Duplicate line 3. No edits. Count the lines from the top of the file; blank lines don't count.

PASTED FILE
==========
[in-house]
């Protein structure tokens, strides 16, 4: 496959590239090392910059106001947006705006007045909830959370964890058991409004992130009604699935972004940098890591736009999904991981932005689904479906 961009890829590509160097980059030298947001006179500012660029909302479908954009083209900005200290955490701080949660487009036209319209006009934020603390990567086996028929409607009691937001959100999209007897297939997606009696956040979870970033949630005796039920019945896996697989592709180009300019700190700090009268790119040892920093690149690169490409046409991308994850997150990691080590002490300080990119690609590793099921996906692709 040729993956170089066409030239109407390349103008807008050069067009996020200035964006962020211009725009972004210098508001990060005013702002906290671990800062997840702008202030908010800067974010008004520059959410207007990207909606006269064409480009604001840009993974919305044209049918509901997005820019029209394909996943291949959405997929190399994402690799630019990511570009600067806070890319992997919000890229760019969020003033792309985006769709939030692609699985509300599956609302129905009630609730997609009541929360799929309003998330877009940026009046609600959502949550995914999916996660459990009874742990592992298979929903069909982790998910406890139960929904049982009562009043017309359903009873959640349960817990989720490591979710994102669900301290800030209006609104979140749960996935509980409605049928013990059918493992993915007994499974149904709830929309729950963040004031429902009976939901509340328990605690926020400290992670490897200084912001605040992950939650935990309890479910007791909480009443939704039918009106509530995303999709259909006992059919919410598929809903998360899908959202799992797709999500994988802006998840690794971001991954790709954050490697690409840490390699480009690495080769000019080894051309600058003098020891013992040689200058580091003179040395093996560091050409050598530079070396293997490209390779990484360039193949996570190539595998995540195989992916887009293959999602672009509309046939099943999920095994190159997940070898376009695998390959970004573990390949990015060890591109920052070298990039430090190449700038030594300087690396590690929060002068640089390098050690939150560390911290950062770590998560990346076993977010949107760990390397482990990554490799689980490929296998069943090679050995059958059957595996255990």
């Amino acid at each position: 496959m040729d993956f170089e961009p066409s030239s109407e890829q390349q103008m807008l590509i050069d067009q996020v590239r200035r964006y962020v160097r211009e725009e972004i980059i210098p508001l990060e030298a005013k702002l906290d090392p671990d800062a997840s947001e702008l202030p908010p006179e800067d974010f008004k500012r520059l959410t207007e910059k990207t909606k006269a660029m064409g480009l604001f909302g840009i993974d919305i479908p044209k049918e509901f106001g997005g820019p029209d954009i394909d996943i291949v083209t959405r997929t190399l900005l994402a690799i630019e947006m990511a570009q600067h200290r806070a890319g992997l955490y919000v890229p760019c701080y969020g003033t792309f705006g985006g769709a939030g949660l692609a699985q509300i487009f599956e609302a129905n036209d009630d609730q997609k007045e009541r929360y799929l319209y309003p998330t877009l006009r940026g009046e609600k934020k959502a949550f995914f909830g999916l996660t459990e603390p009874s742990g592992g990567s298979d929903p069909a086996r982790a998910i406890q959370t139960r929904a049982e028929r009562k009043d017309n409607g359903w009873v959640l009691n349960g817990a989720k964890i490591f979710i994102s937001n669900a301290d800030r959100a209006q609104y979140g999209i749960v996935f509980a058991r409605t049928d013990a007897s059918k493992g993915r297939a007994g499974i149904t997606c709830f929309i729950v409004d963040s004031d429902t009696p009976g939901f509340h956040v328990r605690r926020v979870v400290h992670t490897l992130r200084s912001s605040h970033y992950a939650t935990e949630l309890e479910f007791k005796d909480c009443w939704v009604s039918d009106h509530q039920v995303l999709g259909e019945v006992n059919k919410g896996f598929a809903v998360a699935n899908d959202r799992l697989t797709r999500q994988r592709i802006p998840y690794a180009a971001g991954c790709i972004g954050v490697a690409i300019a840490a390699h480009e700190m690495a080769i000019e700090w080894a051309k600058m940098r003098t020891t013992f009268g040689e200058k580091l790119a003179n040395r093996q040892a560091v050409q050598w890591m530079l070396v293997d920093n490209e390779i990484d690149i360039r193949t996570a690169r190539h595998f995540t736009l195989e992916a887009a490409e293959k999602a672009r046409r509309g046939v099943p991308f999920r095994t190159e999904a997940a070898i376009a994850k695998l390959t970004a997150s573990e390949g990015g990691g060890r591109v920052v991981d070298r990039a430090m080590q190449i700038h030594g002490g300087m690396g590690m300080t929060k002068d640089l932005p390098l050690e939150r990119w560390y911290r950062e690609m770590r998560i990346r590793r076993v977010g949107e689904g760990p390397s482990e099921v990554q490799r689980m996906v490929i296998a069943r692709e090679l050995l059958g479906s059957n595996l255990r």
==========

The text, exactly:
């Amino acid at each position: 496959m040729d993956f170089e961009p066409s030239s109407e890829q390349q103008m807008l590509i050069d067009q996020v590239r200035r964006y962020v160097r211009e725009e972004i980059i210098p508001l990060e030298a005013k702002l906290d090392p671990d800062a997840s947001e702008l202030p908010p006179e800067d974010f008004k500012r520059l959410t207007e910059k990207t909606k006269a660029m064409g480009l604001f909302g840009i993974d919305i479908p044209k049918e509901f106001g997005g820019p029209d954009i394909d996943i291949v083209t959405r997929t190399l900005l994402a690799i630019e947006m990511a570009q600067h200290r806070a890319g992997l955490y919000v890229p760019c701080y969020g003033t792309f705006g985006g769709a939030g949660l692609a699985q509300i487009f599956e609302a129905n036209d009630d609730q997609k007045e009541r929360y799929l319209y309003p998330t877009l006009r940026g009046e609600k934020k959502a949550f995914f909830g999916l996660t459990e603390p009874s742990g592992g990567s298979d929903p069909a086996r982790a998910i406890q959370t139960r929904a049982e028929r009562k009043d017309n409607g359903w009873v959640l009691n349960g817990a989720k964890i490591f979710i994102s937001n669900a301290d800030r959100a209006q609104y979140g999209i749960v996935f509980a058991r409605t049928d013990a007897s059918k493992g993915r297939a007994g499974i149904t997606c709830f929309i729950v409004d963040s004031d429902t009696p009976g939901f509340h956040v328990r605690r926020v979870v400290h992670t490897l992130r200084s912001s605040h970033y992950a939650t935990e949630l309890e479910f007791k005796d909480c009443w939704v009604s039918d009106h509530q039920v995303l999709g259909e019945v006992n059919k919410g896996f598929a809903v998360a699935n899908d959202r799992l697989t797709r999500q994988r592709i802006p998840y690794a180009a971001g991954c790709i972004g954050v490697a690409i300019a840490a390699h480009e700190m690495a080769i000019e700090w080894a051309k600058m940098r003098t020891t013992f009268g040689e200058k580091l790119a003179n040395r093996q040892a560091v050409q050598w890591m530079l070396v293997d920093n490209e390779i990484d690149i360039r193949t996570a690169r190539h595998f995540t736009l195989e992916a887009a490409e293959k999602a672009r046409r509309g046939v099943p991308f999920r095994t190159e999904a997940a070898i376009a994850k695998l390959t970004a997150s573990e390949g990015g990691g060890r591109v920052v991981d070298r990039a430090m080590q190449i700038h030594g002490g300087m690396g590690m300080t929060k002068d640089l932005p390098l050690e939150r990119w560390y911290r950062e690609m770590r998560i990346r590793r076993v977010g949107e689904g760990p390397s482990e099921v990554q490799r689980m996906v490929i296998a069943r692709e090679l050995l059958g479906s059957n595996l255990r």